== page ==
Rosal’s arrest is an example of how the Philippine government uses red tagging to target its critics. The labeling is used to justify and legitimize human rights violations against human rights activists and defenders, including abuses like extrajudicial killings and enforced disappearances. In this case, the red tagging of Rosal resulted in her detention for a year, in difficult conditions, and the loss of a life she held dear to her.


At the time of her arrest, Rosal was seven months pregnant. She was first detained in a small and hot cell run by the National Bureau of Investigation, the police sub-unit that had arrested her. While in jail, she complained of abdominal cramps, but was just told to fill out medical forms. She was only able to see her doctor two days later, and was prescribed hospital detention along with other procedures. Her request to be transferred to hospital detention was ignored, and she was transferred to a shared cell with 24 other female detainees. The cell was about 16 by 32 feet in size, with a window that did not allow enough fresh air or sunlight to stream in. Since Rosal’s arrest was so sudden, she was not able to bring any supplements relating to her pregnancy and had to eat prison rations that consisted of rice and a boiled fish or vegetable. Although Rosal is allergic to fish, she was neither allowed to cook her own food nor provided with alternate dining options. She also had to sleep on the floor because the bunk assigned to her was too high.

Article 10(1) of the International Covenant on Civil and Political Rights guarantees that persons arrested or detained must be treated with dignity. Article 12 of the International Covenant on Economic and Social Rights protects the right to the highest standard of physical and mental health. Since the Philippines is a state party to both these conventions, the Filipino human rights group, KARAPATAN, suggests that the treatment of prisoners in general in the Philippines implicates these two provisions. In particular, the overemphasis in Philippine prisons on punitive punishment makes detainees vulnerable to inhumane treatment and conditions. The U.N. Basic Principles for the Treatment of Prisoners and the U.N. Standard Minimum Rules for the Treatment of Prisoners both detail the rights of prisoners and how prison conditions can meet acceptable international standards. The Philippines should incorporate this guidance to ensure prisoners’ rights.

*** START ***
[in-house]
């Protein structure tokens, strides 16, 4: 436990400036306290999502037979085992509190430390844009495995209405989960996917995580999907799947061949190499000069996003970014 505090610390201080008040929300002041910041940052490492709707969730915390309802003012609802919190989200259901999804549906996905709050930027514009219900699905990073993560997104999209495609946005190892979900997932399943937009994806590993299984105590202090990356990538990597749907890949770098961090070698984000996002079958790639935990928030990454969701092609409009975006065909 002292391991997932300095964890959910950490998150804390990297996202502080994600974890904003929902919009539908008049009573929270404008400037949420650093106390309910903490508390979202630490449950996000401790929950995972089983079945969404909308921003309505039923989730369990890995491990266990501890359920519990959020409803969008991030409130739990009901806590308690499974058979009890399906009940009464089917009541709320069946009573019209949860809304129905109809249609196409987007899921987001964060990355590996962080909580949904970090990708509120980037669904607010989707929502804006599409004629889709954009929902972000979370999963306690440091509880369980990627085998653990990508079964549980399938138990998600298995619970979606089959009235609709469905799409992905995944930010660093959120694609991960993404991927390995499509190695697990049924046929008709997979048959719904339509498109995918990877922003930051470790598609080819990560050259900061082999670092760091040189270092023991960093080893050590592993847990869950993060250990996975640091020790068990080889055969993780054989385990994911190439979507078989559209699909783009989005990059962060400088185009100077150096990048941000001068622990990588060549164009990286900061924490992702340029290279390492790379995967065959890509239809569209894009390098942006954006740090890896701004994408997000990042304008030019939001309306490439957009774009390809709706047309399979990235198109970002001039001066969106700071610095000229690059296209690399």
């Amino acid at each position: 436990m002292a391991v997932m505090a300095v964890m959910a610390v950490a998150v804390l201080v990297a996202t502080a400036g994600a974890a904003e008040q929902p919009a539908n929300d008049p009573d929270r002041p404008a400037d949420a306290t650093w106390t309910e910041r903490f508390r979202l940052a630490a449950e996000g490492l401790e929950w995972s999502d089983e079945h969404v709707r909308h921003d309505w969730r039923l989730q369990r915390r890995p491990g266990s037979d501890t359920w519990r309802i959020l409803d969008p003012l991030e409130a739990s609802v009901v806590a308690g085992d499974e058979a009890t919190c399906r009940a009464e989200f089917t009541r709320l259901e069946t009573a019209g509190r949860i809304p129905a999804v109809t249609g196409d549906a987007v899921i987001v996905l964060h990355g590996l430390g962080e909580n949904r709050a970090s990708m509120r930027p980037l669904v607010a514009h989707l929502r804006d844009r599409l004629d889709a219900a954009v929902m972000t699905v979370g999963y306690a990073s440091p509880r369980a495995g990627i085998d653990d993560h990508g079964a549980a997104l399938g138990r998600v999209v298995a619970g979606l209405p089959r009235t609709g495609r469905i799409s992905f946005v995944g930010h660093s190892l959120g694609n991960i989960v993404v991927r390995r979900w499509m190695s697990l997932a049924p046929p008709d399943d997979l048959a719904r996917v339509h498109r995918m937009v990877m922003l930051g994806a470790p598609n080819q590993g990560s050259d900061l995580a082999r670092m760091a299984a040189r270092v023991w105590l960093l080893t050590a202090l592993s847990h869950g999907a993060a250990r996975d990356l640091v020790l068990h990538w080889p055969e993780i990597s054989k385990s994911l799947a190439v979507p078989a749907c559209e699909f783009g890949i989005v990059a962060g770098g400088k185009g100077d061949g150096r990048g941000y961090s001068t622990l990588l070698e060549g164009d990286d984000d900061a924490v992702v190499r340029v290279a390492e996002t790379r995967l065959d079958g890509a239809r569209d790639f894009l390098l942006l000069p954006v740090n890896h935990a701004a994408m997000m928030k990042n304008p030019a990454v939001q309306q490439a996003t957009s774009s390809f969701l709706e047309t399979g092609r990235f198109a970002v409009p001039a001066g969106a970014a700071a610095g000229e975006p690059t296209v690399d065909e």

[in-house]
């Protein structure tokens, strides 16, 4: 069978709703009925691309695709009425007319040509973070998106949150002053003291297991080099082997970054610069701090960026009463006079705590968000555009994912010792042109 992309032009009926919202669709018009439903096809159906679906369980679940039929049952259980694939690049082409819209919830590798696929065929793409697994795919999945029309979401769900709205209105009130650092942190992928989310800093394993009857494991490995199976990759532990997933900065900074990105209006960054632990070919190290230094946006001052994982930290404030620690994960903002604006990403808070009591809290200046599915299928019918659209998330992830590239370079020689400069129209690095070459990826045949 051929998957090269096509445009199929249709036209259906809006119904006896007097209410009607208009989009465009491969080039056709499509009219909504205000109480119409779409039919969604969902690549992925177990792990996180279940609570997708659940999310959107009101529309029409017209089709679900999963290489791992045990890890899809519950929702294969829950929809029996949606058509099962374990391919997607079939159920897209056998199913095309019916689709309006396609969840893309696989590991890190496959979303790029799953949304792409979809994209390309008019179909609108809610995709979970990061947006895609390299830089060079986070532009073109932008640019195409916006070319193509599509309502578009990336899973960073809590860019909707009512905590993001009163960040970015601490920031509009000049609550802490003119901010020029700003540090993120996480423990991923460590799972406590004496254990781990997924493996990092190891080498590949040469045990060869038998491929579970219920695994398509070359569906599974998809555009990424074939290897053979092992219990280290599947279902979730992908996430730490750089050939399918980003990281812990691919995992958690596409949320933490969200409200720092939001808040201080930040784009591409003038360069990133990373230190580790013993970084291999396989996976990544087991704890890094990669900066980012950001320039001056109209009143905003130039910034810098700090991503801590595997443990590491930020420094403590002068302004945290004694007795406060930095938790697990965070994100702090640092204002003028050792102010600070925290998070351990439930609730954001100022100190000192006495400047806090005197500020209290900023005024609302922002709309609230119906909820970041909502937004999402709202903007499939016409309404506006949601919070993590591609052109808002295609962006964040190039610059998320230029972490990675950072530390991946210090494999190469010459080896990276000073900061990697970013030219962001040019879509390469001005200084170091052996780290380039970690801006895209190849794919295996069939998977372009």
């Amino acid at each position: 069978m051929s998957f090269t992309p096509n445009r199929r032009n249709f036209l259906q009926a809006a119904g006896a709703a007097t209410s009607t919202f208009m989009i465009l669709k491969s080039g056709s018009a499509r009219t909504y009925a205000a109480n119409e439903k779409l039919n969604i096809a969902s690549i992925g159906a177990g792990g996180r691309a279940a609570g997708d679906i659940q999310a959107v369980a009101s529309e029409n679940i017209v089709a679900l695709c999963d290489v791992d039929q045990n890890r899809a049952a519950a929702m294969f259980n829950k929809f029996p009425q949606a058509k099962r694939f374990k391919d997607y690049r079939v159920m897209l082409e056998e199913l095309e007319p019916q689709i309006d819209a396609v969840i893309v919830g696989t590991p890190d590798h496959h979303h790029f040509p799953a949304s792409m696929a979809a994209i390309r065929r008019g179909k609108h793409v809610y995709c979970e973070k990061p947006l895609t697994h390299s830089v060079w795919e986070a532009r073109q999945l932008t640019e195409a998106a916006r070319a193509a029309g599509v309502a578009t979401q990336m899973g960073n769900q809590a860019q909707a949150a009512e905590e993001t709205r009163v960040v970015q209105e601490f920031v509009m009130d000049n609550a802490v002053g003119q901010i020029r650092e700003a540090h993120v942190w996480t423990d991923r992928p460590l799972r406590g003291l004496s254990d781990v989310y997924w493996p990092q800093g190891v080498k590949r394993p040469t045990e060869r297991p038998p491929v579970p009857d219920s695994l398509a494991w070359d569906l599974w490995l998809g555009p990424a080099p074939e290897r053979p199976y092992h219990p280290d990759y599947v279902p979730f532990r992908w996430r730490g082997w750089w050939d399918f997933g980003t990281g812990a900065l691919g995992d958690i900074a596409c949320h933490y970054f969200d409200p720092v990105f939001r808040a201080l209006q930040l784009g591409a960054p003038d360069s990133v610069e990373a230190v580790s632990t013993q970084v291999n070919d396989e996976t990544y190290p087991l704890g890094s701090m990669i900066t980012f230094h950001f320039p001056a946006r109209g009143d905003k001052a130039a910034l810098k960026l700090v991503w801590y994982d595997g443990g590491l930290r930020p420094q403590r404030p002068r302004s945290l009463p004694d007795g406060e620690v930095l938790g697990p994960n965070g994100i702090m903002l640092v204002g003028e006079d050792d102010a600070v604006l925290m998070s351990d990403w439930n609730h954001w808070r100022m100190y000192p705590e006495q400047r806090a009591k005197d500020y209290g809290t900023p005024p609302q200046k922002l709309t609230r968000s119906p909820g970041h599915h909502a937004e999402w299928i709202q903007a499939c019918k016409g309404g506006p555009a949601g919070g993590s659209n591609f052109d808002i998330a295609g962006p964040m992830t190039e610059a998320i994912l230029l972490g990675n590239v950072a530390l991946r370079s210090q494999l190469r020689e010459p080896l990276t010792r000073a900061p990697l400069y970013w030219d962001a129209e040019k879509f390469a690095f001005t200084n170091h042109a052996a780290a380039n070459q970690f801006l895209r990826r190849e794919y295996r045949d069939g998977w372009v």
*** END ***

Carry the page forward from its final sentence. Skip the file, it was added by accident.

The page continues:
For pregnant women in detention such as Rosal, the World Health Organization (WHO) suggests that even more careful treatment needs to be contemplated. The WHO recommends that women should be imprisoned only when other alternatives are unavailable, particularly in the case of pregnant women. They also recommend that prison staff undergo gender-sensitivity training on various issues, including on adequate nutrition for pregnant detainees, breastfeeding and other types of care. Finally, the WHO emphasizes the importance of individualized health care for women. The detention conditions Rosal faced run counter to such recommendations and effectively punished her as a person held in pre-trial detention.


Rosal’s experiences in detention would lead to even more tragic consequences as her case dragged on and her detention continued. On May 15, 2014, the Regional Trial Court granted Rosal’s request for hospitalization so that Rosal could deliver her baby. This request had been pending since Rosal’s doctor prescribed hospital detention two days after she was arrested. While Rosal was undergoing labor contractions, the police brought Rosal back and forth between the prison and the hospital in Manila. The police claimed that there was no available room for her. The distance Rosal traveled each time was around nine miles. She was not admitted to the hospital until May 16, 2014, a day after the court granted her request. On May 17, 2014, Rosal gave birth to her daughter, Diona Andrea Rosal. The very next day, on May 18, 2014, baby Diona died due to oxygen deficiency as a result of a lung infection (pneumonia) that had caused injury to her brain while on an artificial breathing machine. Rosal held her baby for the first time after she had already died